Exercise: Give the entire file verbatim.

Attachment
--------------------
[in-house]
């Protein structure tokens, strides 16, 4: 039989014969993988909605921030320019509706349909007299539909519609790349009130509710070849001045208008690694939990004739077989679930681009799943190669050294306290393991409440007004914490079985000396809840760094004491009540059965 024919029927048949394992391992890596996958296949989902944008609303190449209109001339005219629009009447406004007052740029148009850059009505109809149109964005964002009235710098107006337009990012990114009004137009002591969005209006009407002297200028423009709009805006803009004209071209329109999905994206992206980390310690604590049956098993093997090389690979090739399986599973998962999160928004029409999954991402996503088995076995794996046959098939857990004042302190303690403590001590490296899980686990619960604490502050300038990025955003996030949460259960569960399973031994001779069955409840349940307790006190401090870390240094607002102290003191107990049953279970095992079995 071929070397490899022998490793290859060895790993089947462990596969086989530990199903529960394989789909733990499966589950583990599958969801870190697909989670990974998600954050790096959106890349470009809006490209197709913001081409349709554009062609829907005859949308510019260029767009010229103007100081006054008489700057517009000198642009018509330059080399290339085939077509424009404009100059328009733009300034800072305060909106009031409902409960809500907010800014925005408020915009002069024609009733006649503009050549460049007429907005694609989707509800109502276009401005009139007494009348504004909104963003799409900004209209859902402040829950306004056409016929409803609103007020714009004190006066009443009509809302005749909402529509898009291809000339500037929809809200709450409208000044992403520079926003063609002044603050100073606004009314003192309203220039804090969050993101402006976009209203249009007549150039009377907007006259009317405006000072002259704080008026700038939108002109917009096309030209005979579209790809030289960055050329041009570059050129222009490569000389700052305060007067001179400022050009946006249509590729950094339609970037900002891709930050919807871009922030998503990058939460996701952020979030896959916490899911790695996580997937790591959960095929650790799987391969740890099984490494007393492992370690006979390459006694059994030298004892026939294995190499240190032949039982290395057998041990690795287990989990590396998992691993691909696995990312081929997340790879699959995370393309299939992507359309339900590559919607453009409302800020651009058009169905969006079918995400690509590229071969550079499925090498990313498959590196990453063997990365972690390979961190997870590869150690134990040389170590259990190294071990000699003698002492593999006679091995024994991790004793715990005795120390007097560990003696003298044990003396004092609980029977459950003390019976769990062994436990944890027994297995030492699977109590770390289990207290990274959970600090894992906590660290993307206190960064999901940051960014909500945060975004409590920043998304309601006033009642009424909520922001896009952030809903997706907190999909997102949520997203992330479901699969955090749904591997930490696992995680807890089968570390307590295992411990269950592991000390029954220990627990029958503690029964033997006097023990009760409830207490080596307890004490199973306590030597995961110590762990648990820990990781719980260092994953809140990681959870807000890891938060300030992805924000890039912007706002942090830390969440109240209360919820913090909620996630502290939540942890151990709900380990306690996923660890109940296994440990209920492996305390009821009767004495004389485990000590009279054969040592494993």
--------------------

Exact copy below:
[in-house]
């Protein structure tokens, strides 16, 4: 039989014969993988909605921030320019509706349909007299539909519609790349009130509710070849001045208008690694939990004739077989679930681009799943190669050294306290393991409440007004914490079985000396809840760094004491009540059965 024919029927048949394992391992890596996958296949989902944008609303190449209109001339005219629009009447406004007052740029148009850059009505109809149109964005964002009235710098107006337009990012990114009004137009002591969005209006009407002297200028423009709009805006803009004209071209329109999905994206992206980390310690604590049956098993093997090389690979090739399986599973998962999160928004029409999954991402996503088995076995794996046959098939857990004042302190303690403590001590490296899980686990619960604490502050300038990025955003996030949460259960569960399973031994001779069955409840349940307790006190401090870390240094607002102290003191107990049953279970095992079995 071929070397490899022998490793290859060895790993089947462990596969086989530990199903529960394989789909733990499966589950583990599958969801870190697909989670990974998600954050790096959106890349470009809006490209197709913001081409349709554009062609829907005859949308510019260029767009010229103007100081006054008489700057517009000198642009018509330059080399290339085939077509424009404009100059328009733009300034800072305060909106009031409902409960809500907010800014925005408020915009002069024609009733006649503009050549460049007429907005694609989707509800109502276009401005009139007494009348504004909104963003799409900004209209859902402040829950306004056409016929409803609103007020714009004190006066009443009509809302005749909402529509898009291809000339500037929809809200709450409208000044992403520079926003063609002044603050100073606004009314003192309203220039804090969050993101402006976009209203249009007549150039009377907007006259009317405006000072002259704080008026700038939108002109917009096309030209005979579209790809030289960055050329041009570059050129222009490569000389700052305060007067001179400022050009946006249509590729950094339609970037900002891709930050919807871009922030998503990058939460996701952020979030896959916490899911790695996580997937790591959960095929650790799987391969740890099984490494007393492992370690006979390459006694059994030298004892026939294995190499240190032949039982290395057998041990690795287990989990590396998992691993691909696995990312081929997340790879699959995370393309299939992507359309339900590559919607453009409302800020651009058009169905969006079918995400690509590229071969550079499925090498990313498959590196990453063997990365972690390979961190997870590869150690134990040389170590259990190294071990000699003698002492593999006679091995024994991790004793715990005795120390007097560990003696003298044990003396004092609980029977459950003390019976769990062994436990944890027994297995030492699977109590770390289990207290990274959970600090894992906590660290993307206190960064999901940051960014909500945060975004409590920043998304309601006033009642009424909520922001896009952030809903997706907190999909997102949520997203992330479901699969955090749904591997930490696992995680807890089968570390307590295992411990269950592991000390029954220990627990029958503690029964033997006097023990009760409830207490080596307890004490199973306590030597995961110590762990648990820990990781719980260092994953809140990681959870807000890891938060300030992805924000890039912007706002942090830390969440109240209360919820913090909620996630502290939540942890151990709900380990306690996923660890109940296994440990209920492996305390009821009767004495004389485990000590009279054969040592494993």